The new Verizon Droid X by Motorola has sold out in many places the first day it was for sale, including on Verizon's site. It is the latest phone with Google's platform that is driving over one million activations each week.
The new Verizon Droid X by Motorola has sold out in many places the first day it was for sale, including on Verizon's site. It is the latest phone with Google's platform that is driving over one million activations each week.Verizon has made a major bet on Android and it seems to be paying off. They kicked it off with the Droid last year. They have had the HTC Droid Incredible, now the Droid X and the Droid 2 is in the works. Even without the iPhone, Verizon is enjoying some major league success in the smartphone market right now.
If you want a Droid X, Verizon is saying that it should be available again by July 23.
Verizon's success coupled with all of the other Android devices on carriers around the world is driving 160,000 activations per day according to Jonathan Rosenberg, Sr. Vice President of Product Management at Google. That is nearly triple the rate of 65,000 units last quarter.
Of course, Google doesn't make a dime directly from all of these device sales since there are no licensing costs. Google makes its money off of advertising and Android search is up 300% in the first half of 2010.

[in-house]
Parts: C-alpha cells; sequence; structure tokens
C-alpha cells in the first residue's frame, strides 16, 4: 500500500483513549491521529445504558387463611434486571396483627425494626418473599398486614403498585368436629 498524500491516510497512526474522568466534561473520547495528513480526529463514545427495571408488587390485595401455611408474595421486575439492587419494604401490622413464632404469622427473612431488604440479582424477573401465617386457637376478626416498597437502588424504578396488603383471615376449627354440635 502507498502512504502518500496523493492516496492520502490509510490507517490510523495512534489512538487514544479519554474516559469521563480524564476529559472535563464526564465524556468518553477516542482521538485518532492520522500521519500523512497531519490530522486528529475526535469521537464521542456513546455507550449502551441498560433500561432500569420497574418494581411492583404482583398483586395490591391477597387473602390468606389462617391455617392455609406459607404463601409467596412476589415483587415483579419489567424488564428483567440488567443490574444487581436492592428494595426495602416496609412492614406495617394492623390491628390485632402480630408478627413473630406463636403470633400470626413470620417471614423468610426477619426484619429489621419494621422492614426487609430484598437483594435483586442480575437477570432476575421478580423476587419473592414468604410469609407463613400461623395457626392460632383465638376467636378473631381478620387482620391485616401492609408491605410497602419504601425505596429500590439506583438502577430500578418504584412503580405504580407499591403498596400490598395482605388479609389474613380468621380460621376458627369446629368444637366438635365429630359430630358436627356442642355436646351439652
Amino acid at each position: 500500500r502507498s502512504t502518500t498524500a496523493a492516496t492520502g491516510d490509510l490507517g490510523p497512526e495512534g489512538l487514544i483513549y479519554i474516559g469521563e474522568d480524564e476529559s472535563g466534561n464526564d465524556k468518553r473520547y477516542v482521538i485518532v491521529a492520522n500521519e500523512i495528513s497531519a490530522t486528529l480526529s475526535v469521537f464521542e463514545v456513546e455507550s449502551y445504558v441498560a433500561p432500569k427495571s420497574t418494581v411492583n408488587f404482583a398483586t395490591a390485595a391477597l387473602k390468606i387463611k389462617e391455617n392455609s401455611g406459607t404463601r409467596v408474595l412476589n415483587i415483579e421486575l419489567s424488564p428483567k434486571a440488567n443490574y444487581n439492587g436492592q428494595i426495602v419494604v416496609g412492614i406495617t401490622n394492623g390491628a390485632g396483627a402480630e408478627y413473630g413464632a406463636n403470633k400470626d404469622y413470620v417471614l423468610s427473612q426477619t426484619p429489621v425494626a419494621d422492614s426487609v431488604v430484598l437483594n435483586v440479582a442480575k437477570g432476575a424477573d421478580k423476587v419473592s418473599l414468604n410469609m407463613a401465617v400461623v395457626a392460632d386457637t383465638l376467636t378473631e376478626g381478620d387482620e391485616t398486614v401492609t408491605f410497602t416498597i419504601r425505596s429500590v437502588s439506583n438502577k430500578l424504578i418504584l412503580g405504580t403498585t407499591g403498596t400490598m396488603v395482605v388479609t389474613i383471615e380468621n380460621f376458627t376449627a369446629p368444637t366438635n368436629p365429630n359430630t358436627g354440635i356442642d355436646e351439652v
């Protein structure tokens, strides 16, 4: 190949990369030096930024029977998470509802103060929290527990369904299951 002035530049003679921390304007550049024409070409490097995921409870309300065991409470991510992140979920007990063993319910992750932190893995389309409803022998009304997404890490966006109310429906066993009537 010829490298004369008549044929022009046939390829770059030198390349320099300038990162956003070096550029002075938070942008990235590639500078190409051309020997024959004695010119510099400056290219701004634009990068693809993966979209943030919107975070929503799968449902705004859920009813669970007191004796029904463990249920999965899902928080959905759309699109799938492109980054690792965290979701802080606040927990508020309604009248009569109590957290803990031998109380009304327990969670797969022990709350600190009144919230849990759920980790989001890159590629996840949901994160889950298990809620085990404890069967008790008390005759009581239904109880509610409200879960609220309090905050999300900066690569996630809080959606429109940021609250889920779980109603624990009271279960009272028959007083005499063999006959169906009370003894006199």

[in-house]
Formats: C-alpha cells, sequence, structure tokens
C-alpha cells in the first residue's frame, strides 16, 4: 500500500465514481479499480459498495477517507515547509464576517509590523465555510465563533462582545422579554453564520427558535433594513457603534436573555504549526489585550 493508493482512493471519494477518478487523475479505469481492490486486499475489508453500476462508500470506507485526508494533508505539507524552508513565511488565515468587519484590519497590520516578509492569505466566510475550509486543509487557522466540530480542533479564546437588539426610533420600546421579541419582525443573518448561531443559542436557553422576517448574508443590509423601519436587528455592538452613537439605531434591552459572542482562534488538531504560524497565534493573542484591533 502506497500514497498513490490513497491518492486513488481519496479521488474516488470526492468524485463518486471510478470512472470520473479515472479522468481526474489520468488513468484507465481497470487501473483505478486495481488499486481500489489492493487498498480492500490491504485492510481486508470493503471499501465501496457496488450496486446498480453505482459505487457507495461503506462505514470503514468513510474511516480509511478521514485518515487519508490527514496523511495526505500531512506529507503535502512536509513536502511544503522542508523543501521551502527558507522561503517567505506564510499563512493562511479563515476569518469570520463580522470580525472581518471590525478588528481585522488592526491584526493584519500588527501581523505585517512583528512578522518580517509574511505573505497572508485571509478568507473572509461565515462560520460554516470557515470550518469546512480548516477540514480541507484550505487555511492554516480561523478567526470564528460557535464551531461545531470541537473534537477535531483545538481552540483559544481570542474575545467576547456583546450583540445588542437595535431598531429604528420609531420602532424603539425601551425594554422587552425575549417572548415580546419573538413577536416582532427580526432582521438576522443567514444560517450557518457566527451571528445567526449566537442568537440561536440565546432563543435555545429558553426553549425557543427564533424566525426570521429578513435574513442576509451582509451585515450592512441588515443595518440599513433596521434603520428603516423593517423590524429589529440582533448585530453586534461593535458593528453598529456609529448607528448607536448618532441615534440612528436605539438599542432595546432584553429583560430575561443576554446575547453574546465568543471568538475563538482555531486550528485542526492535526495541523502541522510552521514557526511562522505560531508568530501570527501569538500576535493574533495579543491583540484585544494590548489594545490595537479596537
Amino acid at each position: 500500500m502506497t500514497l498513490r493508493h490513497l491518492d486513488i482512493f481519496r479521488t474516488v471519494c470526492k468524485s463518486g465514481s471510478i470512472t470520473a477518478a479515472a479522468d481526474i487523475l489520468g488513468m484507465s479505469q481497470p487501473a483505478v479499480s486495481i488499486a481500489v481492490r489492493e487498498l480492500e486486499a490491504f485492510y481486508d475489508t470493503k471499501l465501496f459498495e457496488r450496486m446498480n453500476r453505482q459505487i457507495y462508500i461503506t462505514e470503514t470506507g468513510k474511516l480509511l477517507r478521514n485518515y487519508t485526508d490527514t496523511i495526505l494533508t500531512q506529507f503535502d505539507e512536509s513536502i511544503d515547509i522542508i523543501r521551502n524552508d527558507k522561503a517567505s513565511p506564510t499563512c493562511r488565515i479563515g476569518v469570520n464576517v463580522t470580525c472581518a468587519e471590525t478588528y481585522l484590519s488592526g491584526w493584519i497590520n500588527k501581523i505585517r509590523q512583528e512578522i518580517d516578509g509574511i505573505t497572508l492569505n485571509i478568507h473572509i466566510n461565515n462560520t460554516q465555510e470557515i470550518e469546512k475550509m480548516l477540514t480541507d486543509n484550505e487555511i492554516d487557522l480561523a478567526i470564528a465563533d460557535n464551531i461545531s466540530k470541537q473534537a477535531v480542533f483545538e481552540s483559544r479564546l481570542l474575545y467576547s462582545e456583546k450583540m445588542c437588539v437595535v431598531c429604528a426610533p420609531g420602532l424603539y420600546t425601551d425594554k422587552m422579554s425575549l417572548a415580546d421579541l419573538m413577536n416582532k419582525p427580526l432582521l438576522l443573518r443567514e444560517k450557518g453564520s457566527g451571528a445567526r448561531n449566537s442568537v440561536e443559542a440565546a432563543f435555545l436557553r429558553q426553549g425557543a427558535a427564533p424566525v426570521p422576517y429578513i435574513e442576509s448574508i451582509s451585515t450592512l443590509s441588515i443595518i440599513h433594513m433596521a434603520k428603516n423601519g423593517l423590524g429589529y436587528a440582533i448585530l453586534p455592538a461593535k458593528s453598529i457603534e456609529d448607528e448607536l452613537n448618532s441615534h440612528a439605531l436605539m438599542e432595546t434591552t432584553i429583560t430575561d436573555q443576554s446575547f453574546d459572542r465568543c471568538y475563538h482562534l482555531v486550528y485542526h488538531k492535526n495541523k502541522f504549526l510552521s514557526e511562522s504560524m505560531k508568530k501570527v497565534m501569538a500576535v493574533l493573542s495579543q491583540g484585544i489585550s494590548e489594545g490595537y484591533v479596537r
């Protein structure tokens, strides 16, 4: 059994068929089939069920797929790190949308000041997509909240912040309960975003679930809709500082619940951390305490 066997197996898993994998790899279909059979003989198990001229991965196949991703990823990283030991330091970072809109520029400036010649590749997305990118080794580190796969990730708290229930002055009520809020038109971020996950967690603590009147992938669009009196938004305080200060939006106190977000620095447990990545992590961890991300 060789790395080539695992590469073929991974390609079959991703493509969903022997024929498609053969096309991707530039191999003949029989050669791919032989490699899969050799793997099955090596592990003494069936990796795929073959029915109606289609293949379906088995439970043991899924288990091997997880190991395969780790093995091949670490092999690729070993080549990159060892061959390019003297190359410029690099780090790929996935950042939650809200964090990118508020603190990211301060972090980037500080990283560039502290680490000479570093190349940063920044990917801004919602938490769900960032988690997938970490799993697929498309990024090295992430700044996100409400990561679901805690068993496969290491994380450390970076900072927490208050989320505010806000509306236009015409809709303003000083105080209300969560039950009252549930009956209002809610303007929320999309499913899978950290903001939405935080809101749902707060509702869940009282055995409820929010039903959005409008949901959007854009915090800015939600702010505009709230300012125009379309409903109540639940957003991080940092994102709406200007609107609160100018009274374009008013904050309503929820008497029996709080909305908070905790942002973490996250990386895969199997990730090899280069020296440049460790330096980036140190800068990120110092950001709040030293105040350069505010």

Google is in a unique position with their advertising model. The entire company is built on advertising around web searching. They built a search engine to facilitate that on your PC and the platform necessary to do that on your mobile phone. While Apple may generate some revenue with iAd and Microsoft with Bing, both are small potatoes in their overall business model.
Right now, I doubt if Android searching is a material source of revenue for the search giant, but mobile searching is really in its infancy. I can easily see a day where searching on a high powered smartphone or tablet matches the number of search requests on a PC. Google is setting itself up to profit big from that market.
InformationWeek Elite 100Our data shows these innovators using digital technology in two key areas: providing better products and cutting costs. Almost half of them expect to introduce a new IT-led product this year, and 46% are using technology to make business processes more efficient.
The UC Infrastructure TrapWorries about subpar networks tanking unified communications programs could be valid: Thirty-one percent of respondents have rolled capabilities out to less than 10% of users vs. 21% delivering UC to 76% or more. Is low uptake a result of strained infrastructures delivering poor performance?
InformationWeek Tech Digest, Nov. 10, 2014Just 30% of respondents to our new survey say their companies are very or extremely effective at identifying critical data and analyzing it to make decisions, down from 42% in 2013. What gives?